Fascia as an Organ of Proprioception and its Relationship to Chronic Pain


“Fascia contains mechanoreceptors and proprioceptors.  In other words, every time we use  a muscle, we stretch fascia that is connected to  spindle cells, Ruffini and Paccini corpuscles and  Golgi organs.  The normal stretching of fascia thus  communicates the force of the muscle contraction  and the status of the muscle regarding its tone, movement, rate of change in muscle length, and  position of the associated body part to the central  nervous system.”  From Dr. Warren Hammer, the chiropractic profession’s leading expert in soft tissues and fascia (The Fascial System is a Sensory Organ).  Dr. Hammer went on to say in another article (Why We Need to Fix the Mechanoreceptors) that, “One of the most relevant discoveries in the world of anatomy over these many years is that muscle spindles, the chief proprioceptive cell affecting our muscles, are not in the muscle, but in the fascia surrounding the muscle and its muscle bundles. A mechanoreceptor is stimulated when it is deformed, but when it is restricted in fascia that is unable to glide… it is unable to stretch, which is critical for the function of the spindle cell.”

“This study demonstrated an abundant innervation of the fascia consisting in both free nerve endings and encapsulated receptors, in particular, Ruffini and Pacini corpuscles.  The hypothesis that the fascia plays an important role in proprioception, especially dynamic proprioception, is therefore advanced. In fact, the fascia is a membrane that extends throughout the whole body and numerous muscular expansions maintain it in a basal tension. During a muscular contraction these expansions could also transmit the effect of the stretch to a specific area of the fascia, stimulating the proprioceptors in that area.  From a 2007 study from the journal Morphologie (Anatomy of the Deep Fascia of the Upper Limb)

“It is now recognized that fascial network is one of our richest sensory organs. The surface area of this network is endowed with millions of endomysial sacs and other membranous pockets with a total surface area that by far surpasses that of the skin or any other body tissues. A myriad of tiny unmyelinated ‘free’ nerve endings are found almost everywhere in fascial tissues, but particularly in periosteum, in endomysial and perimysial layers, and in visceral connective tissues. If we include these smaller fascial nerve endings in our calculation, then the amount of fascial receptors may possibly be equal or even superior to that of the retina, so far considered as the richest sensory human organ. However, for the sensorial relationship with our own body – whether it consists of pure proprioception, nociception or the more visceral interoception – fascia provides definitely our most important perceptual organ.”  Dr. Robert Schleip from Fascia as an Organ of Communication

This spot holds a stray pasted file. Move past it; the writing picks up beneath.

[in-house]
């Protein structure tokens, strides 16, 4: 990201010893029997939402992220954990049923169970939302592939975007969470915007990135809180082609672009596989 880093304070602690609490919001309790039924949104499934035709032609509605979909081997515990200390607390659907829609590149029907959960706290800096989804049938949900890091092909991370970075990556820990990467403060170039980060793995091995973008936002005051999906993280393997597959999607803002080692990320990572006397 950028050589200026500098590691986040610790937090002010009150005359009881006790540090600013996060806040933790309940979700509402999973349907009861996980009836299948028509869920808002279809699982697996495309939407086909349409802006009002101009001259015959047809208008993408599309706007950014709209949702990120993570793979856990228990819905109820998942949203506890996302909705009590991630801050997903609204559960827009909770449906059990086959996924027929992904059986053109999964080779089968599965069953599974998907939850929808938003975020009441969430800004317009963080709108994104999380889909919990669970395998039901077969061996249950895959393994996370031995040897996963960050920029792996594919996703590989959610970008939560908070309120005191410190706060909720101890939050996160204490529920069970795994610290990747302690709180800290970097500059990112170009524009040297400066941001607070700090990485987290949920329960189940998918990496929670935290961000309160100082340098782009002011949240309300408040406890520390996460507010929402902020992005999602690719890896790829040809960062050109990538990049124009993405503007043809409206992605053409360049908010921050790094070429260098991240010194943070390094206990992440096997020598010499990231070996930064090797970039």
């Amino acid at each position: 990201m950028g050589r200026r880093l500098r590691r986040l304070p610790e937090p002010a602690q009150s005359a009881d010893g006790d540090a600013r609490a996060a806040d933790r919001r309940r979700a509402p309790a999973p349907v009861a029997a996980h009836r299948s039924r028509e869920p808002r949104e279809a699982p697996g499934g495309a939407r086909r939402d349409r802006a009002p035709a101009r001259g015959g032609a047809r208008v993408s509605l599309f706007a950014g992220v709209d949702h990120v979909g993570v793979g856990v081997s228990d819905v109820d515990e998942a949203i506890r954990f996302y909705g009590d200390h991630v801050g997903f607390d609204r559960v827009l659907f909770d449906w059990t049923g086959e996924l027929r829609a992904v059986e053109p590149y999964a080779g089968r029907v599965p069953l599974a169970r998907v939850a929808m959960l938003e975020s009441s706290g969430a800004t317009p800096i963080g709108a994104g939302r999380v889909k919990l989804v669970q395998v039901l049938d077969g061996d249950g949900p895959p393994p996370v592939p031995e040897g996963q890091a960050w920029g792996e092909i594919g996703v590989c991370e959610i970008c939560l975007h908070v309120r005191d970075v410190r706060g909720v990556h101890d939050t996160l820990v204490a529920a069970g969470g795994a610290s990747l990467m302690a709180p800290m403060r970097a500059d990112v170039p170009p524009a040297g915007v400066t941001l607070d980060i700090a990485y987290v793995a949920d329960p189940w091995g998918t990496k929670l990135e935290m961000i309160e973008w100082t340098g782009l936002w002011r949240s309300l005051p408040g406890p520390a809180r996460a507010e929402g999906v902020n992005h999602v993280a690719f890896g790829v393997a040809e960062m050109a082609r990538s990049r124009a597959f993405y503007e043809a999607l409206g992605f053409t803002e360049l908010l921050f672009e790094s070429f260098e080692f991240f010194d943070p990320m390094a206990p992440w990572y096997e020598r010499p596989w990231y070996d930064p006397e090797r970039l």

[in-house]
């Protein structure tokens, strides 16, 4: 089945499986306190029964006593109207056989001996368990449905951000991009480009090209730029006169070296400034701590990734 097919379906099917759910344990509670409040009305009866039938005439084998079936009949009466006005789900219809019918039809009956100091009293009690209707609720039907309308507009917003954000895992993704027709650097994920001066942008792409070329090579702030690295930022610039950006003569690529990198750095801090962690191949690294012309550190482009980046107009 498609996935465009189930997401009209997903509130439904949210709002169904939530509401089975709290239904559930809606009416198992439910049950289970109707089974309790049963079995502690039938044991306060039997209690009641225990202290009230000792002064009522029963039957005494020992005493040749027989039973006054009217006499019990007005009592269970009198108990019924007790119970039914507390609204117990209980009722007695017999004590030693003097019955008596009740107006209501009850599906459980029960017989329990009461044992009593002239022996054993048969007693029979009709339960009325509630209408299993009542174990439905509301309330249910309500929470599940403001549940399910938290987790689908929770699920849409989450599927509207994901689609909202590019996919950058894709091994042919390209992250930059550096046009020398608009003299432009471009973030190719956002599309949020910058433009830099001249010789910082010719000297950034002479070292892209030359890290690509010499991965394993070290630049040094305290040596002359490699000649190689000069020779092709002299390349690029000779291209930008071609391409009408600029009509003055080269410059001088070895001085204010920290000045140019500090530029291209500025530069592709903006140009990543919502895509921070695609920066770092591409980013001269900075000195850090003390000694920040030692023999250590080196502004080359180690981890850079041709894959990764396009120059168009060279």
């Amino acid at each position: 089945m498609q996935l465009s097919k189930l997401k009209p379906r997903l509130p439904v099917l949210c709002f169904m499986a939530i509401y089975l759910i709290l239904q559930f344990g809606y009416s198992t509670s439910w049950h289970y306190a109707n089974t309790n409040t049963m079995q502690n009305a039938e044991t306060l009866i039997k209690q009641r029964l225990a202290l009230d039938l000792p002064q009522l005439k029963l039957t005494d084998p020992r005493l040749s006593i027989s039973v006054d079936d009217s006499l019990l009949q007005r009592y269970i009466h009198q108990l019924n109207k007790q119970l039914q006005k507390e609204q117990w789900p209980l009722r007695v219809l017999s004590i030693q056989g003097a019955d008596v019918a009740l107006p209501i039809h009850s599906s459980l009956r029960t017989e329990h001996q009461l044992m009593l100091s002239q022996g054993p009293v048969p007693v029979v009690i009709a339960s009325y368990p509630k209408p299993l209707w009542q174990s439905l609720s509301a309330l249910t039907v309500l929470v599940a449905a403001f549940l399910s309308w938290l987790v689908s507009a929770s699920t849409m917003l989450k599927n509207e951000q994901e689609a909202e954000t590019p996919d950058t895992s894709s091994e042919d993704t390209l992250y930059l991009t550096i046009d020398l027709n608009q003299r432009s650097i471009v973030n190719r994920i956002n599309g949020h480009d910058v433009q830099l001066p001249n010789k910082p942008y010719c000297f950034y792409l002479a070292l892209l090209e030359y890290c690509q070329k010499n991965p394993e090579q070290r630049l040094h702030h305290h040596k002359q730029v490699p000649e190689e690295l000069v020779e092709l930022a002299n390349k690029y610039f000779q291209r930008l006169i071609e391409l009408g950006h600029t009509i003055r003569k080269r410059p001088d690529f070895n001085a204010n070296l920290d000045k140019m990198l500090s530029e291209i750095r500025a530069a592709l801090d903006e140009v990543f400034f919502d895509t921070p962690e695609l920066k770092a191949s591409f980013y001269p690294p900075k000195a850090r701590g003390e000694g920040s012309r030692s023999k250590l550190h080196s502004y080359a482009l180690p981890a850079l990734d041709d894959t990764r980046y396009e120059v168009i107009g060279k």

“There really is a sixth sense: it’s called proprioception. It is the sense of position and movement. It is produced by nerves in our connective tissues (ligaments, bone, fascia) and our 300-or-so muscles. Without proprioception, you couldn’t stand up (standing up is actually shockingly complicated). You couldn’t so much as scratch your nose, because you wouldn’t be able to find it.”  Paul Ingraham from his article, Proprioception, The True Sixth Sense.  I included Ingraham’s article only because he was a previous editor of Gorski & Novella’s SCIENCE-BASED MEDICINE and has written a large article decrying fascia as being an important target of manual therapies.